• Will having relevant category experience be a determining factor in the review? If you’re weak on this front, be sure to ask the prospect/consultant the importance of having relevant experience – or if having solved identical business challenges, but in different categories, is an equal substitute. Pay close attention to the case study requests. If you don’t feel like you have the case studies to nail the response, it’s likely a strong signal that you will not advance in the review process in favor of agencies that are category experts.
  • Do you have the bandwidth at present to successfully pursue this opportunity? Some factors to take into consideration are how busy you are with existing client work, vacation/holiday schedules, concurrent pitches and the depth of your bench. If you don’t have the bandwidth to give the review process the full effort it will require (which is always a lot), it’s better not to participate.
  • How well do your capabilities align with their needs? If you realize that you will have to bring in multiple partners in order to satisfy the requirements of the review, pause to reflect upon your competitive set (if known). While multiple roster agencies are common with large scale, global clients, prospects with smaller budgets often prefer a single provider. Additionally, if you don’t have the work to support your strength in a particular discipline, it is going to be immediately apparent once your submission is reviewed in context with agencies that have an expertise in that arena.
  • What is the revenue potential of this opportunity? Do not move forward in the review process unless the prospect is willing to provide you with at least a ballpark estimate of the fee. Most agencies have revenue thresholds, so it’s important to understand if this account is too small (or too large) for your agency. Furthermore, spending countless hours responding to an RFP, or scoping a project, without understanding the budget is a terrible waste of time and effort. Every prospect has a budget in mind, and if they’re unwilling to share it with you, it’s an immediate signal of distrust and that building a true partnership with this prospect will be a challenge.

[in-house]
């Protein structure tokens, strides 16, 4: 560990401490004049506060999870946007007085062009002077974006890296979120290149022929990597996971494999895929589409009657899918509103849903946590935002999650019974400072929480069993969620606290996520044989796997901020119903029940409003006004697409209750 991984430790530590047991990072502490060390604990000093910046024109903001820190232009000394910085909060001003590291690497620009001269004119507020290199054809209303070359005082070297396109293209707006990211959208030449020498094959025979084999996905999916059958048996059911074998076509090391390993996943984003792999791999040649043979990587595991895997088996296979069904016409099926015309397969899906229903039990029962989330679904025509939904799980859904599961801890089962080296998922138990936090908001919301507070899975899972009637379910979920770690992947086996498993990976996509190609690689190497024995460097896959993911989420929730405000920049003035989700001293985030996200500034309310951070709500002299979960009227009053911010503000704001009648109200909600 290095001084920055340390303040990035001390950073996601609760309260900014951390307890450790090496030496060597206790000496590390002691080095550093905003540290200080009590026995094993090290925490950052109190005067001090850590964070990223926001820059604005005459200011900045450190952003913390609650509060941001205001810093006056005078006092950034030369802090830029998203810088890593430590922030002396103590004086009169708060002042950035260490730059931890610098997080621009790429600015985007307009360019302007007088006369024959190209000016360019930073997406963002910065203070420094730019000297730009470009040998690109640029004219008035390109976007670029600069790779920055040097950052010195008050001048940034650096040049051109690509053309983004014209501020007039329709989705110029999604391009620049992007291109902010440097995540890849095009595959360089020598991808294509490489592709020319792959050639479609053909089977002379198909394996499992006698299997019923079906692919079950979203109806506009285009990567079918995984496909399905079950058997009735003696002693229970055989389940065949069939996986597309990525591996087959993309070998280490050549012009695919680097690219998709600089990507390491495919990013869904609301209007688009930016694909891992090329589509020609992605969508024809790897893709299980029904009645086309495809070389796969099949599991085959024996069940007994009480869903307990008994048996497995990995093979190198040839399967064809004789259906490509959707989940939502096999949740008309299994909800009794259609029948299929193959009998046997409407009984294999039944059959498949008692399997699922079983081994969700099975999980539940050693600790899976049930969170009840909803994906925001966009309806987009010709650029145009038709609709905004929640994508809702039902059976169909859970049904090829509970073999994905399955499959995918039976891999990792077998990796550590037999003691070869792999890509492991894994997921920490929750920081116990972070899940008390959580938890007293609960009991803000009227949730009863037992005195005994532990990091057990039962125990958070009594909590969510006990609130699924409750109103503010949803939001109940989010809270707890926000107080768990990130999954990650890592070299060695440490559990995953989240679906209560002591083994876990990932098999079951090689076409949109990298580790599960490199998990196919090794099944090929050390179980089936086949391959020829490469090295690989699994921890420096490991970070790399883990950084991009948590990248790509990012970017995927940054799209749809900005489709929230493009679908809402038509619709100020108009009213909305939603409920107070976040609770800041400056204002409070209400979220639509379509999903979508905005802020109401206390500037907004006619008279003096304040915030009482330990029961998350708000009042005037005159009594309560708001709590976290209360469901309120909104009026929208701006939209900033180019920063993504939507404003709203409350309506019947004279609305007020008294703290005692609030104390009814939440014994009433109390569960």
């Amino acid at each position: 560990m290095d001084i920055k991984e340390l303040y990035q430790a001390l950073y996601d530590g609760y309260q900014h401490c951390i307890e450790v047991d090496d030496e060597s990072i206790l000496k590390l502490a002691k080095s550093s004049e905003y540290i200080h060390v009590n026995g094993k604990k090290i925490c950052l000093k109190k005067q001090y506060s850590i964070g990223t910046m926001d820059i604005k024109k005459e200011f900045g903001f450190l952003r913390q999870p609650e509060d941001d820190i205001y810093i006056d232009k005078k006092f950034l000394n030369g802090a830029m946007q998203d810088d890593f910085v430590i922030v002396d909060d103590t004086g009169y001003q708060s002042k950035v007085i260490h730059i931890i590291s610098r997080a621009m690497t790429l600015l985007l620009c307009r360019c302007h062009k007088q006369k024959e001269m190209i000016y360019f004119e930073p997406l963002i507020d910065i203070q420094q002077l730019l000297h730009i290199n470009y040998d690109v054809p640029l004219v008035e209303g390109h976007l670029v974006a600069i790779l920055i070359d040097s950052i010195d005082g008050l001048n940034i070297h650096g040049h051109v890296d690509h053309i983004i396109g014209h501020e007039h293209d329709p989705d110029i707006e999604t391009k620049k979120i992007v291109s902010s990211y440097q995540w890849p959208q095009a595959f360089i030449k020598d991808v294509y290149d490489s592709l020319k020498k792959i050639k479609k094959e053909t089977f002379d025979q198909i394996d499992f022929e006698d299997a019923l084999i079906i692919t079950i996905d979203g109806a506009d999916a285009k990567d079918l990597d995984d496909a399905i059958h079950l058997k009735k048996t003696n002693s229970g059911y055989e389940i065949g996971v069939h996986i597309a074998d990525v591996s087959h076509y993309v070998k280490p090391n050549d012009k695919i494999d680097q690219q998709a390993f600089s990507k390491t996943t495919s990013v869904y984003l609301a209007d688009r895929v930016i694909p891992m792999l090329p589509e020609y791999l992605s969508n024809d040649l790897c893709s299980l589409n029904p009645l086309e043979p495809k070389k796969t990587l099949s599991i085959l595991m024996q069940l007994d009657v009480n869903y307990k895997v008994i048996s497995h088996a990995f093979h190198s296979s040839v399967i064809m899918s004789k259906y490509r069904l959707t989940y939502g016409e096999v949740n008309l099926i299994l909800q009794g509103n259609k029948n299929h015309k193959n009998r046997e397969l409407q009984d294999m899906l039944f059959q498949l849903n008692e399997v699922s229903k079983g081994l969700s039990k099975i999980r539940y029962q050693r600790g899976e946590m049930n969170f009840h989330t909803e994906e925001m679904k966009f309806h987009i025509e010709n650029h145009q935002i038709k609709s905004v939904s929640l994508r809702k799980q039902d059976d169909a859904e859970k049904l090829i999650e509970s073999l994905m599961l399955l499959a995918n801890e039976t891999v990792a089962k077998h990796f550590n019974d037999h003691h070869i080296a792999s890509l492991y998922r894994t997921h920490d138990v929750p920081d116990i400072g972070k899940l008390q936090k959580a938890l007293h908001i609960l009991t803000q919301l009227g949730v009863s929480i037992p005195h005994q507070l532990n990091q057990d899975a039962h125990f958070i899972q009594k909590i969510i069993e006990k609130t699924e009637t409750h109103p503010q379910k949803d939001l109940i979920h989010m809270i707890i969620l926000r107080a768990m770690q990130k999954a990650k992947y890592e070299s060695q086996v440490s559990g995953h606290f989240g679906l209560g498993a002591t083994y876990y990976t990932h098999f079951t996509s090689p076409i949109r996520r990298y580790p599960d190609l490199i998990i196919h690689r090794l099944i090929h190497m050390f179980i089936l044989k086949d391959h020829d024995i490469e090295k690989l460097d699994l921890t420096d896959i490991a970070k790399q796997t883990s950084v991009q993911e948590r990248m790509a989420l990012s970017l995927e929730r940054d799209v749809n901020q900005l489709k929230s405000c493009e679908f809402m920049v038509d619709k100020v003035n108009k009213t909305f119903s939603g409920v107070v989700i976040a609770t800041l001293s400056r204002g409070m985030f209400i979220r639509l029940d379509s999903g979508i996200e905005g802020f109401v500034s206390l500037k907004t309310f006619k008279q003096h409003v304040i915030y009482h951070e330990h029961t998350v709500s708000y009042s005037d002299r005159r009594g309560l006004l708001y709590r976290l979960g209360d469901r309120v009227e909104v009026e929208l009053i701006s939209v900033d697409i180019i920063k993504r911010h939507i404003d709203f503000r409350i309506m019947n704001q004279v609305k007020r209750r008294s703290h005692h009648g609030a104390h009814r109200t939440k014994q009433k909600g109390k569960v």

Regardless of where you net out on the development of your agency’s screening criteria, the most important factor to weigh should always be an honest assessment of your chance of winning.

About the Author
Jane Matthews
is the Director of Client Services at CreativeDrive and the founder of Hook, a consultancy focused on agency search and review management, business development, and agency marketing. Prior to forming Hook in early 2018, Jane spent five years at Moxie where she oversaw all growth initiatives for the agency, including marketing, PR and new business. Jane came to Moxie by way of another Atlanta-based agency, 22squared, where for nearly seven years she led all business development efforts. Prior to that, Jane held both client leadership and business development roles at Austin Kelley Advertising. Her career began in New York and has also included stints in publishing and market research.